The ruff which was worn by men, women and children, evolved from the small fabric ruffle at the drawstring neck of the shirt or chemise. They served as changeable pieces of cloth that could themselves be laundered while keeping the wearer's doublet from becoming soiled at the neckline.I suppose in an era when washing-up was not very meticulous, the removable collar did protect other clothing from stains. For "goffering irons" I had to retreat to the OED: to flute or crimp, from the French gaufrer "to stamp figures on cloth." And "smalt" is also of French derivation (ultimately related to the smelting of ores), and refers to a deep blue glass colored by cobalt oxides.
The discovery of starch allowed ruffs to be made wider without losing their shape. Later ruffs were separate garments that could be washed, starched, and set into elaborate figure-of-eight folds by the use of heated cone-shaped goffering irons. Ruffs were often coloured during starching, vegetable dyes were used to give the ruff a yellow, pink or mauve tint. A pale blue colour could also be obtained via the use of smalt, though for an unknown reason Elizabeth I took against this colour and issued a Royal Prerogative "Her Majesty's pleasure is that no blue starch shall be used or worn by any of her Majesty's subjects."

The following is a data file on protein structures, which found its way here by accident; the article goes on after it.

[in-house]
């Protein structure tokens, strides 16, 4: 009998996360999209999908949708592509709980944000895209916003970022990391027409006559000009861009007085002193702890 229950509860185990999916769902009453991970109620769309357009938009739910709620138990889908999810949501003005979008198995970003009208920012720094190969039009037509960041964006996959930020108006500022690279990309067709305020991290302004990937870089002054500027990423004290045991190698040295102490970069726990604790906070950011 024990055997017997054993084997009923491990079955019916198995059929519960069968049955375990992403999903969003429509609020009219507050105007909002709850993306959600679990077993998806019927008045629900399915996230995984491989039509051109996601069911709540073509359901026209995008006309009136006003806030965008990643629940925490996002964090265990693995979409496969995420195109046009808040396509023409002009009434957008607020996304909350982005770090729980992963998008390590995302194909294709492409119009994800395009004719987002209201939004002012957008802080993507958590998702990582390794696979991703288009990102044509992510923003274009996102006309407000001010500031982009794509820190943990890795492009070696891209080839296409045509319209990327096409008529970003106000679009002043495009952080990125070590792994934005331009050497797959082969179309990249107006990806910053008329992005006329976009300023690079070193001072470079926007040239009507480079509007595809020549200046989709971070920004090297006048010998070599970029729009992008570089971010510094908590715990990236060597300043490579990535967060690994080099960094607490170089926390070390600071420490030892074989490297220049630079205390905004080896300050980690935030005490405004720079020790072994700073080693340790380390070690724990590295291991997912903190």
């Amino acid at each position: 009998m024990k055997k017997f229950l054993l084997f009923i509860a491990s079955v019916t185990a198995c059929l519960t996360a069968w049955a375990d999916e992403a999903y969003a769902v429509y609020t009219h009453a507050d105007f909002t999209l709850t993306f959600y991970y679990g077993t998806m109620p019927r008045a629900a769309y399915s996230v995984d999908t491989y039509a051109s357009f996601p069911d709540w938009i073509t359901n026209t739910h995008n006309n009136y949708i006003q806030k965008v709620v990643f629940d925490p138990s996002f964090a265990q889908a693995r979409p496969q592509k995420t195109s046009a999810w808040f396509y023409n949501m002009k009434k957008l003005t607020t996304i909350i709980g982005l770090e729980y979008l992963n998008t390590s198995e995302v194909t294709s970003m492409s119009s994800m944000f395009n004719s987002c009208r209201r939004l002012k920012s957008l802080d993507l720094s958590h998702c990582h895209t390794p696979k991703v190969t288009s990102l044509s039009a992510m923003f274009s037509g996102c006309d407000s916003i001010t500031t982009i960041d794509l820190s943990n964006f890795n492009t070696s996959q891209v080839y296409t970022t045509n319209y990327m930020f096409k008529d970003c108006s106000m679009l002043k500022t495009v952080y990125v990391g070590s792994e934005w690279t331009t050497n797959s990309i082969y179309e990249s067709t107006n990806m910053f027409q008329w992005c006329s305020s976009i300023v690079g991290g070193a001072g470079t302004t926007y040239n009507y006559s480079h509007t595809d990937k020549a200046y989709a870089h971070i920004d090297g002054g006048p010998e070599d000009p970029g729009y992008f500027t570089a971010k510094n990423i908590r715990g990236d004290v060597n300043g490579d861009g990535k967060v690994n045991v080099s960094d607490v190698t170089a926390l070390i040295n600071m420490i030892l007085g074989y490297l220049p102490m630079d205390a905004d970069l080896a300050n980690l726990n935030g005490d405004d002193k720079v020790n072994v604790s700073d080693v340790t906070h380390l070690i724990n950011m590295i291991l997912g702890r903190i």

At their most extreme, ruffs were a foot or more wide; these cartwheel ruffs... required a wire frame called a supportasse or underpropper to hold them at the fashionable angle...
For those interested, the starching process is explained in detail, with pix, at Elizabethan Costume. Detailed instructions on how to actually make the ruff are explained here.
"The ruffs, or collars, framed the face and dictated the hairstyles of the age which were generally short for men and swept up look was required for women."